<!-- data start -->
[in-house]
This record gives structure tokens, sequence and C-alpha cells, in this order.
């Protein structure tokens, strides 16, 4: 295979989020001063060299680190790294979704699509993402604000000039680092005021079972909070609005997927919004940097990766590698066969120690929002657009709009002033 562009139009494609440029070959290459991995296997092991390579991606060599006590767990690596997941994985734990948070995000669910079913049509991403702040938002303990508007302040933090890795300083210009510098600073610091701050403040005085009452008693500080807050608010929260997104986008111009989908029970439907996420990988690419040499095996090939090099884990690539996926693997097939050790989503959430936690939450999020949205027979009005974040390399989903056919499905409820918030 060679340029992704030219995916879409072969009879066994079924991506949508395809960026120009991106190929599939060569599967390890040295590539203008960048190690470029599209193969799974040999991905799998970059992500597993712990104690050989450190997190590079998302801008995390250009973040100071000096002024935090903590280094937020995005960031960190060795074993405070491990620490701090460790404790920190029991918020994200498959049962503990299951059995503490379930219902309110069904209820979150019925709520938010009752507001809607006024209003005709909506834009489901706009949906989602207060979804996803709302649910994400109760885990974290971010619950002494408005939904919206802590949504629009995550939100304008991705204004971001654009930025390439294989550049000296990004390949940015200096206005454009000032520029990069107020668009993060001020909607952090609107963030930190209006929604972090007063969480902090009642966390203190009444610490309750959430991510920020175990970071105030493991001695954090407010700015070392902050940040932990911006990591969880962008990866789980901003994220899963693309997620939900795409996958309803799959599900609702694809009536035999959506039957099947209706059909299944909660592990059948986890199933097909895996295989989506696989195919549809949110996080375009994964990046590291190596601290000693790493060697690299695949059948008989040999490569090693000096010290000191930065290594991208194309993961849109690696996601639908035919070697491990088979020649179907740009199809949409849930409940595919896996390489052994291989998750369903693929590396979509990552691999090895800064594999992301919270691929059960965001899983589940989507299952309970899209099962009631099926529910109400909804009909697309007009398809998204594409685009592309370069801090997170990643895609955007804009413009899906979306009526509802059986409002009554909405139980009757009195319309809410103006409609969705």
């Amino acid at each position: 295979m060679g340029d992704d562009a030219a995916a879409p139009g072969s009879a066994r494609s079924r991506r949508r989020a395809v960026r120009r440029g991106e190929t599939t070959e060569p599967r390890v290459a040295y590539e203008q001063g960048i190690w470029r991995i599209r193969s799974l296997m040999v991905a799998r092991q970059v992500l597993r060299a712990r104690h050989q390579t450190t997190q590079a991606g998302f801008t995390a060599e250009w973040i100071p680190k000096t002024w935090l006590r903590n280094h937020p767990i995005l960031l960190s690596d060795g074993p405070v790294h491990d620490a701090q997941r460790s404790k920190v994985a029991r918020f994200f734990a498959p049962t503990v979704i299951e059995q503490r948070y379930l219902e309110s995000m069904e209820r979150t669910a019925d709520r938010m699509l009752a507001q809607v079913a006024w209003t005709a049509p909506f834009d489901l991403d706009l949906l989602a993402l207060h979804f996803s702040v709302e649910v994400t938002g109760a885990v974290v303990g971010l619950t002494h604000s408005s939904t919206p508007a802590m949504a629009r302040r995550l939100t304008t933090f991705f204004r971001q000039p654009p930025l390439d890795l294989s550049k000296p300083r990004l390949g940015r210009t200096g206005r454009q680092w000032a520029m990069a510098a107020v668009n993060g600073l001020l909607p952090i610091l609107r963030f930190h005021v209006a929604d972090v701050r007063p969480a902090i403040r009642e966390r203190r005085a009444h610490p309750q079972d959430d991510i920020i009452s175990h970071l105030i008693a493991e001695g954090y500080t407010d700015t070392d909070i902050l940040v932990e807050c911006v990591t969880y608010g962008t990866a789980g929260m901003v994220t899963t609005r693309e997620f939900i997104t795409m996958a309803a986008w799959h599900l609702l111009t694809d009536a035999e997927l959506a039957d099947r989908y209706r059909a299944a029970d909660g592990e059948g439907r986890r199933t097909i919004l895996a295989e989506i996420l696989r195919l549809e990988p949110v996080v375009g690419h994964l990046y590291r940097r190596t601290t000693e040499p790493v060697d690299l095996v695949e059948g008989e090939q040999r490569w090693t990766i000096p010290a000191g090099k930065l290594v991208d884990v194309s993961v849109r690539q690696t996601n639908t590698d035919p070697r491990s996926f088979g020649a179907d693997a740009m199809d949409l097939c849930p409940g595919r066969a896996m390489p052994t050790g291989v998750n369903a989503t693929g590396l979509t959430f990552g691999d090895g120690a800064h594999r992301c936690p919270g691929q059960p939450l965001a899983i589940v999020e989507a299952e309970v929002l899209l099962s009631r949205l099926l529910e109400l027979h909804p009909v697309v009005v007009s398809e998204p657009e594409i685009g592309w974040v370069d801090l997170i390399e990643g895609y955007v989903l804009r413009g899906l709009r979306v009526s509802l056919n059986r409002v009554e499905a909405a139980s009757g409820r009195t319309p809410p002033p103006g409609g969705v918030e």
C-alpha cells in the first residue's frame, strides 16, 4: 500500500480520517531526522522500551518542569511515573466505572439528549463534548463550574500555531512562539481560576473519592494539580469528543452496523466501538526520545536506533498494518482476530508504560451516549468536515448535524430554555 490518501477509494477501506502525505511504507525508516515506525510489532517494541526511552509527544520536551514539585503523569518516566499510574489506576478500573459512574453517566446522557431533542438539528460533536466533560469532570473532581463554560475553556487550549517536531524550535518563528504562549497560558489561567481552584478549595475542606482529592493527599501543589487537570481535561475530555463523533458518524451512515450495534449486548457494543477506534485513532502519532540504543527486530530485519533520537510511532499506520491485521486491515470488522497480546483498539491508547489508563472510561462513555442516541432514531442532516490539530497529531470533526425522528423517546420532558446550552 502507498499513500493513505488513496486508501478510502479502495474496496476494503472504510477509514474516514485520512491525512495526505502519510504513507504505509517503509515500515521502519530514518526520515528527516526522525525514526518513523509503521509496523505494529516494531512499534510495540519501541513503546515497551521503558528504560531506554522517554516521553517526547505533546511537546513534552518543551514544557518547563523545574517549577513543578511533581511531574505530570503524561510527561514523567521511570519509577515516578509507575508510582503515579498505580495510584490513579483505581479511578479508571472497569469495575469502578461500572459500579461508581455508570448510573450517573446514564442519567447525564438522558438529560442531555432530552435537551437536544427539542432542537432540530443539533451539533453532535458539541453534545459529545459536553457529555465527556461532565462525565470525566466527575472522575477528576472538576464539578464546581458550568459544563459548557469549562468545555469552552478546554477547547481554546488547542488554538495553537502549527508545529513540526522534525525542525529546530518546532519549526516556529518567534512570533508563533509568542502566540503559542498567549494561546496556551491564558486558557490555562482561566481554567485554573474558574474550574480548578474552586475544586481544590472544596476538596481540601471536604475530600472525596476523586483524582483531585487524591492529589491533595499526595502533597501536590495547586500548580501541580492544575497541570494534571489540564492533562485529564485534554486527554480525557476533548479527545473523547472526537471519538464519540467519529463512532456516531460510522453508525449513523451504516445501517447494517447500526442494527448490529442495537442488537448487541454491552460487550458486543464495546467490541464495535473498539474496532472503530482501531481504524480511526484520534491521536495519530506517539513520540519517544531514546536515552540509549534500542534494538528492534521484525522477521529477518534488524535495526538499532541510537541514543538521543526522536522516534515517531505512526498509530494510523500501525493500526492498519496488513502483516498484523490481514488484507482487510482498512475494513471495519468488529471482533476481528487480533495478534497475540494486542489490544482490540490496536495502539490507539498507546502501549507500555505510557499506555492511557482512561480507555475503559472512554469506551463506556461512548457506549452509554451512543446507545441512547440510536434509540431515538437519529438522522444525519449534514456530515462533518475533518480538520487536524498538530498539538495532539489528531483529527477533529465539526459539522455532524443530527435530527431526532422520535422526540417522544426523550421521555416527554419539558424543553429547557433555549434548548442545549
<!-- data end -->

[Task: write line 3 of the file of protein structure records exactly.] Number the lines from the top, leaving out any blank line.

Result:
């Protein structure tokens, strides 16, 4: 295979989020001063060299680190790294979704699509993402604000000039680092005021079972909070609005997927919004940097990766590698066969120690929002657009709009002033 562009139009494609440029070959290459991995296997092991390579991606060599006590767990690596997941994985734990948070995000669910079913049509991403702040938002303990508007302040933090890795300083210009510098600073610091701050403040005085009452008693500080807050608010929260997104986008111009989908029970439907996420990988690419040499095996090939090099884990690539996926693997097939050790989503959430936690939450999020949205027979009005974040390399989903056919499905409820918030 060679340029992704030219995916879409072969009879066994079924991506949508395809960026120009991106190929599939060569599967390890040295590539203008960048190690470029599209193969799974040999991905799998970059992500597993712990104690050989450190997190590079998302801008995390250009973040100071000096002024935090903590280094937020995005960031960190060795074993405070491990620490701090460790404790920190029991918020994200498959049962503990299951059995503490379930219902309110069904209820979150019925709520938010009752507001809607006024209003005709909506834009489901706009949906989602207060979804996803709302649910994400109760885990974290971010619950002494408005939904919206802590949504629009995550939100304008991705204004971001654009930025390439294989550049000296990004390949940015200096206005454009000032520029990069107020668009993060001020909607952090609107963030930190209006929604972090007063969480902090009642966390203190009444610490309750959430991510920020175990970071105030493991001695954090407010700015070392902050940040932990911006990591969880962008990866789980901003994220899963693309997620939900795409996958309803799959599900609702694809009536035999959506039957099947209706059909299944909660592990059948986890199933097909895996295989989506696989195919549809949110996080375009994964990046590291190596601290000693790493060697690299695949059948008989040999490569090693000096010290000191930065290594991208194309993961849109690696996601639908035919070697491990088979020649179907740009199809949409849930409940595919896996390489052994291989998750369903693929590396979509990552691999090895800064594999992301919270691929059960965001899983589940989507299952309970899209099962009631099926529910109400909804009909697309007009398809998204594409685009592309370069801090997170990643895609955007804009413009899906979306009526509802059986409002009554909405139980009757009195319309809410103006409609969705």